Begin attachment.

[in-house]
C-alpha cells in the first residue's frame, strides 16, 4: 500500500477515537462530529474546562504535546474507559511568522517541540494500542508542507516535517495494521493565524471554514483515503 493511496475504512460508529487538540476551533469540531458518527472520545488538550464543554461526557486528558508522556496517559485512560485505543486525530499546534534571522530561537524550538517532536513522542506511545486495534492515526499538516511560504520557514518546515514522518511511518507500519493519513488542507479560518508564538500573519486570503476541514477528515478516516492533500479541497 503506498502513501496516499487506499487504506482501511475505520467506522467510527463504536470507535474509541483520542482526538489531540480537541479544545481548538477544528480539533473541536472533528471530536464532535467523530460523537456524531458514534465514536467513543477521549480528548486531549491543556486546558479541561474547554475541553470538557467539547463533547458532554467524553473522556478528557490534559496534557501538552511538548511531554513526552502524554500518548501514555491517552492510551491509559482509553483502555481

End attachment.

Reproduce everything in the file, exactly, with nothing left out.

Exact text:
[in-house]
C-alpha cells in the first residue's frame, strides 16, 4: 500500500477515537462530529474546562504535546474507559511568522517541540494500542508542507516535517495494521493565524471554514483515503 493511496475504512460508529487538540476551533469540531458518527472520545488538550464543554461526557486528558508522556496517559485512560485505543486525530499546534534571522530561537524550538517532536513522542506511545486495534492515526499538516511560504520557514518546515514522518511511518507500519493519513488542507479560518508564538500573519486570503476541514477528515478516516492533500479541497 503506498502513501496516499487506499487504506482501511475505520467506522467510527463504536470507535474509541483520542482526538489531540480537541479544545481548538477544528480539533473541536472533528471530536464532535467523530460523537456524531458514534465514536467513543477521549480528548486531549491543556486546558479541561474547554475541553470538557467539547463533547458532554467524553473522556478528557490534559496534557501538552511538548511531554513526552502524554500518548501514555491517552492510551491509559482509553483502555481